A questionnaire was developed which was informed by previous research, especially Davies (Reference Davies2001), and by discussions held at the North Thames Regional Psychiatric Committee. The first part of the questionnaire addressed demographic details, experience of working in psychiatry, specialty and psychological attitude to assaults from patients. The second part of the questionnaire was completed for any assault suffered in the past 12 months.

Statistical analysis was performed using χ2-tests with a level of significance of P<0.05. Power calculations were undertaken to establish the risk of type II error.

Results

We approached all 199 psychiatrists identified as being employed within the trust at the time of the survey. We had 129 returned responses (64.8%).

Demographic information of responders

Of the responders, 77 were male (59.7%) and 52 were female (40.3%). The numbers in each grade were as follows: consultants 59 (45.7%); SHOs 34 (26.3%); specialist registrars (SpRs) 23 (17.8%); staff grades 12 (9.3%); associate specialists 1 (0.8%).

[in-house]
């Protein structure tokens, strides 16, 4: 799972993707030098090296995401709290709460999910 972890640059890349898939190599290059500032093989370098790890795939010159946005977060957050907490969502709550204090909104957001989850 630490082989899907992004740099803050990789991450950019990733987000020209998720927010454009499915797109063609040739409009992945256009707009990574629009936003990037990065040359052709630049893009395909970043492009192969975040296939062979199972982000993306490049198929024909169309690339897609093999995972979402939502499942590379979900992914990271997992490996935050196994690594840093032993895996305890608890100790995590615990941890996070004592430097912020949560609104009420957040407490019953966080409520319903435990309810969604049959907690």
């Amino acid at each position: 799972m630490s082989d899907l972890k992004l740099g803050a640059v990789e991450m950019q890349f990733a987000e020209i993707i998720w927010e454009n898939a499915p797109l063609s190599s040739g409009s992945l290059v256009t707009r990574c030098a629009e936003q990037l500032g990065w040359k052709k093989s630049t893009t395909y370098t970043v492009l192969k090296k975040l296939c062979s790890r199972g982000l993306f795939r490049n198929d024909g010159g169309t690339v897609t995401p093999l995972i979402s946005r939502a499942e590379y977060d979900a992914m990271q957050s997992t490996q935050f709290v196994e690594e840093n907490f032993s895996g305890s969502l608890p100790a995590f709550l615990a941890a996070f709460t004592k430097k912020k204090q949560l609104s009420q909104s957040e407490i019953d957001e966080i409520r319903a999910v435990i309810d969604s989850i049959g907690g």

All sub-specialties of psychiatry were represented and included general psychiatry, forensic psychiatry, child psychiatry, old age psychiatry, psychotherapy, learning disability, rehabilitation psychiatry, substance misuse, gender identity and neuropsychiatry.

Assaults

Of the 129 psychiatrists who completed the questionnaire, 16 (12.4%) had been assaulted by a patient in the previous 12 months. Of these, 3 (18.7%) had been assaulted twice within this period (all SHOs). No doctor had been assaulted more than twice within the survey period. Eleven (68.7%) of the 16 victims were males. Males constituted 59.7% of the responding psychiatrists.